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ERT 216/4 HEAT & MASS TRANSFER Sem 2/ 2011-2012PowerPoint Presentation

ERT 216/4 HEAT & MASS TRANSFER Sem 2/ 2011-2012

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### ERT 216/4HEAT & MASS TRANSFERSem 2/ 2011-2012

Prepared by;

Miss MismisurayaMeor Ahmad

School of Bioprocess Engineering

University Malaysia Perlis

- Relation of Heat Transfer to Thermodynamics
- Why we should learn Heat and mass transfer?
- Heat transfer?
- The mechanism of heat transfer?

Relation of Heat Transfer to Thermodynamics

Thermodynamics:

- deals with systems in equilibrium
- Predict the amount of energy required to change a system from one equilibrium state to another
- It may not be used to predict how fast the change will take place since the system is not in equilibrium during the process
Heat transfer supplements the first and second principles of thermodynamics used to establish energy transfer rate

Relation of Heat Transfer to Thermodynamics

- In thermodynamic, Q are only state function (contain by system) ∆Q
- In energy transfer, Q are associated with a process (path function). δQ
- “energy transfer: energy can cross the boundries of a closed system only in the form of heat (Q) or work (W)”

V is a state function

W is a path function

Relation of Heat Transfer to Thermodynamics

Example:

Cooling of hot steel bar placed in a pail water

THERMODYNAMIC predict the final equilibrium temperature of the steel bar-water combination.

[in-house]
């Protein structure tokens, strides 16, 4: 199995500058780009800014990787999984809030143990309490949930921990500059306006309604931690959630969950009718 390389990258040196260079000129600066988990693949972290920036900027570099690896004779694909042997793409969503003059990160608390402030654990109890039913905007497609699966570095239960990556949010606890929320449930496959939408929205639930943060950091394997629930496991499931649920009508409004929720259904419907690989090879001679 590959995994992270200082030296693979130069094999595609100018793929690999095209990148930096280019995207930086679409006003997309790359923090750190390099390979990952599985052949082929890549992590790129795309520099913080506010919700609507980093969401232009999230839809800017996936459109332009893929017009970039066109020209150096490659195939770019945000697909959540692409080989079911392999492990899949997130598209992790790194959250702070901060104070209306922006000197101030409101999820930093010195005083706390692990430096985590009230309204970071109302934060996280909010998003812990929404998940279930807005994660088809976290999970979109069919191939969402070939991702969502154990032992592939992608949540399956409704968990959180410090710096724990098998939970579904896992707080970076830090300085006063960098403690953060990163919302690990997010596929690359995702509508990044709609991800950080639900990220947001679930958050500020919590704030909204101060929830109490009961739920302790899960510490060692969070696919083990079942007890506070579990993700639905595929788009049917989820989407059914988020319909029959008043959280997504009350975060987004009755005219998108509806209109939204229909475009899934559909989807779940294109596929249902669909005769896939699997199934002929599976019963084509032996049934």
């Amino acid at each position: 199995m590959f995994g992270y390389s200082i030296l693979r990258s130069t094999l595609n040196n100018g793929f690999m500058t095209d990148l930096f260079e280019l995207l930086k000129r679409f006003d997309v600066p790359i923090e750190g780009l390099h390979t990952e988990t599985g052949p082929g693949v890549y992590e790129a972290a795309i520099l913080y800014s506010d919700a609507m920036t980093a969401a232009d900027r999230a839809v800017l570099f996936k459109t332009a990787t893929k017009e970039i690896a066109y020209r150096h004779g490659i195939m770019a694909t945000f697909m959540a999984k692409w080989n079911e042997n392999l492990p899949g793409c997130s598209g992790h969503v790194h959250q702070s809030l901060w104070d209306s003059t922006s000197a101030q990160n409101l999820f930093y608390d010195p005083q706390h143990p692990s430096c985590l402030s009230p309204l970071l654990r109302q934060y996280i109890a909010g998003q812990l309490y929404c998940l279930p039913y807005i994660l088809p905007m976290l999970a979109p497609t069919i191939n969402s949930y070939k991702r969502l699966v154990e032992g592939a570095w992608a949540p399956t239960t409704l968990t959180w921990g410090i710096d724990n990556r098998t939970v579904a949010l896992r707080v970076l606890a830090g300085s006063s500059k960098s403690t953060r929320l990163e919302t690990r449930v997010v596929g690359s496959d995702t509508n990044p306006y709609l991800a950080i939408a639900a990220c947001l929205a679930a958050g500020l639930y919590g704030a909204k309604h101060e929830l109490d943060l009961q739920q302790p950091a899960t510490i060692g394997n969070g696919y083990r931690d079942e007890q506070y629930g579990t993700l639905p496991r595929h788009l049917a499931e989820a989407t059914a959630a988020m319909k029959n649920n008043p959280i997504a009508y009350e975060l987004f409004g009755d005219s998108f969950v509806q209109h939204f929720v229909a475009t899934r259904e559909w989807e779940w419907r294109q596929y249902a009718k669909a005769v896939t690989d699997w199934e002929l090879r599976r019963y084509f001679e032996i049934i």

HEAT TRANSFER predict the temperature of both the bar and the water as a function of time also the temperature of the bar will be after a certain length of time.

Why we should learn Heat and Mass transfer?

“Transport phenomena is the basic chemical engineering unit operations. In simple term it deal with mass transfer, heat transfer and momentum transfer. [Broadkey & Hersey, 1988]”

“Transport phenomena deals with phenomena associated with energy transport (to predict heat exchange performance) mass transport (to describe separation process) and momentum transport (to yield prediction of pressure losses in piping system). [Thompson, 2000]”

- Heat is an energy transfer across a system boundary due to the temperature different between a system and its surroundings.
- There are 3 mechanisms of heat transfer
(1) Conduction: Surface to surface

(2) Convection: Surface to air

(3) Radiation: Direct exchange across space

- Direct transfer of heat (surface to surface)
# Transfer is affected by the ability of the touching objects to conduct heat

- Thermal conductivity, k
# expressed as W m-2 K-1

# It is a physical property for gas, liquid and solid

- The heat is transferred as a result of the energy imparted between adjacent molecules.
- Conduction also arises from the movement of free electrons in the metals which accounts for the high thermal conductivities
- In fluids, it occurs as a result of the kinetic energy transfer between one molecule to another

Fourier’s Law

- Temperature different: T1 and T2 [K]
- Thermal conductivity: k [W m-1 K-1]
- Heat transfer area: A [m2]
- Thickness of the material: x [m]
- Heat transfer rate by conduction: qc [??]
- Heat flux: q/A [??]

Since T2>T1, the heat flows from right to left

- Heat transfer by conduction from a high temperature region to the low temperature region
- The driving force of this heat transfer is the temperature gradient

Example

The Resistance of heat flow:

- Rod diameter
- Rod length
- Rod material type
- Temperature difference

Thermal conductivity, k

- Experiment measurement made to determine the value of k (different material, different k)